Devlin titled this exhibition of drawings, sculpture and a video, TODAY I WROTE NOTHING.
It works like an answer to a curator who requires “socially engaged art to literally articulate responses, messages of change”. For Devlin, writing is an altar to an unknown god, an empty pedestal, he will do without. He goes for a “manifest image”, summary of parts of visual thinking as given by the visible object, but not reduced to it.
A statement that writing is of little or no relevance to a visual art, a soft attack on the ubiquitous of verbal elements or long texts in a small layer of contemporary Western art. I hasten to add – that illuminated manuscripts nurtured co-habitation of the verbal and visual on the same page thousands years ago for centuries. A cultural habit picked up by How to- manuals and other educational illustrated books since 16th C until the present. Devlin minimises the expectation that art must educate and to explain how it does it. The paradox lies between the unnecessary demand and the stoic acceptance that it is expected. I find it both humorous and critical.
On the far wall a row of circular bas reliefs forms a sculptural installation. Calm and dark. On closer examination these are not glass top boxes… Devlin told me he cut the bottom off silver teapots with the actual sediment untouched.
Cultural habit of polishing silver clean has been replaced by Devlin with craft skills. He cut, sanded, polished and engraved those little slivers of metal that act as a frame. The en face material holds its own history – silently, visually, without words. At times, Devlin drew inside the tiny vessels, treating the tea sediment as a ground. Treasured provocation of the viewer’s imagination sparingly thoughtfully placed inside the past use of the teapot. Multiple re-occurances (Nietzsche) jell into a velvety layer of a stilled life.
Still life generates imagery for the large drawing triptych, partly abstract, partly hyper-realistic. ( At first I thought the gloves were photographs digitally printed over the drawn ground)
The three motifs in each hold their meaning to themselves. The ground drawn directionally allows a belief of shallow depth embracing the incomprehensible see -through lighting objects and full illusion of a pair of gloves hanging in the air.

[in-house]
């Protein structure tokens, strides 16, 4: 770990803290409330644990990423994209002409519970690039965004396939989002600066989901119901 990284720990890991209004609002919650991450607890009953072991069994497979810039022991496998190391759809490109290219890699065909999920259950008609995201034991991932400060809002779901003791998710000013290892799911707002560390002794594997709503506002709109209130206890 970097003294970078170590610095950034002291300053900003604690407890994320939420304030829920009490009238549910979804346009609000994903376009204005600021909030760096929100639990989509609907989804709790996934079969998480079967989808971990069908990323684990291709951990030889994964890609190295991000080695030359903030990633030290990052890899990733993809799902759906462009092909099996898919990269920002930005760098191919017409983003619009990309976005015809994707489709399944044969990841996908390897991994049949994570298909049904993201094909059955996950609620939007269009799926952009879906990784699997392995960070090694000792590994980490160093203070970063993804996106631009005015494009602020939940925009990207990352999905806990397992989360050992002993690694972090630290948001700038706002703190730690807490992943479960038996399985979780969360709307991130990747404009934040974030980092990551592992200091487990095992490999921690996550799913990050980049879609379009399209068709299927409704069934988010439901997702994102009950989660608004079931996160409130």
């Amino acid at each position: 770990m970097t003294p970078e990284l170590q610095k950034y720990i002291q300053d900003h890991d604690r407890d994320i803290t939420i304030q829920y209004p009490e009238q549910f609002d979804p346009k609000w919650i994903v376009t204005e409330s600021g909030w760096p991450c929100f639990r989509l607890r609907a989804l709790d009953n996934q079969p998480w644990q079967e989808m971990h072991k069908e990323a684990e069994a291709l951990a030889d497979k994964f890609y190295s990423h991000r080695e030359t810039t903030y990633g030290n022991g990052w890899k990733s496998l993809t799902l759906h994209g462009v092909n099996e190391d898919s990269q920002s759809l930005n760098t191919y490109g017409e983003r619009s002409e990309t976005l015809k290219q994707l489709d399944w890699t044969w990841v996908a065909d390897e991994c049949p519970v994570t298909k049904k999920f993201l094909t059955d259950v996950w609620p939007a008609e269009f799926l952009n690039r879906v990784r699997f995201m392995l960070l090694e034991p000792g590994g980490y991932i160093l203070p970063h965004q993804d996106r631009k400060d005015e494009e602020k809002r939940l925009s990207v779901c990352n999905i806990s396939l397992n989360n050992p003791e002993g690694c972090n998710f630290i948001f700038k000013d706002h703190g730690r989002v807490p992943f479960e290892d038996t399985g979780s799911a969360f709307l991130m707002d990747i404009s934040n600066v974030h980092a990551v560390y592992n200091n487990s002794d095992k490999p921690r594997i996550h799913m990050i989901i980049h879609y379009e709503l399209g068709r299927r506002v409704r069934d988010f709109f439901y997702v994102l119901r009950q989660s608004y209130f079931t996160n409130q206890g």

There is a hand inside one of them! Devlin’s humour again. The free faux cubist analysis of a lamp is a legitimate, if confusing ingredient. His command of both edge to edge abstraction and realistic trompe l’oeil impresses me.
I have known him as a performance artist of high international standard deft with mixes of various modernist takes on the autonomy of art.
Consequently – the videoed performance accessible on the monitor ( some 14 mins) revived my memories. Useless act. This is different. First of all he performs to a camera attached to a drone piloted by his partner, an artist herself. The intentional distancing of his authorship of an idea from how it is made into an art object, proposes a departure from modernist tradition of author’s aura – into an almost medieval anonymity. It wants to belong to the anonymous root of the “history” it wishes to document. Devlin’s trust in the machine for as long as the battery last, is not complete, as the drone is piloted by a person with rich visualising power.
Devlin snakes his body over a pavement with a single green plant stem in one of his hands, facing the ground. At times the camera reads it as climbing up. Devlin thinks of his wriggling his body over the ground , with insecure meaning of its history, as of a dialogue about surface, material and function. (Gallery handout)
The video is not evoking one’s openness – it turns too much inwards. However, it revives an older theory model of “engram”, the physically recorded memory of seeing and with what insights. Devlin’s. And as a secondary variant, mine, when I watched him seeing the ground as seen by the lens on the drone. Quite a few removes from the real pavement.
Images courtesy Leo Devlin.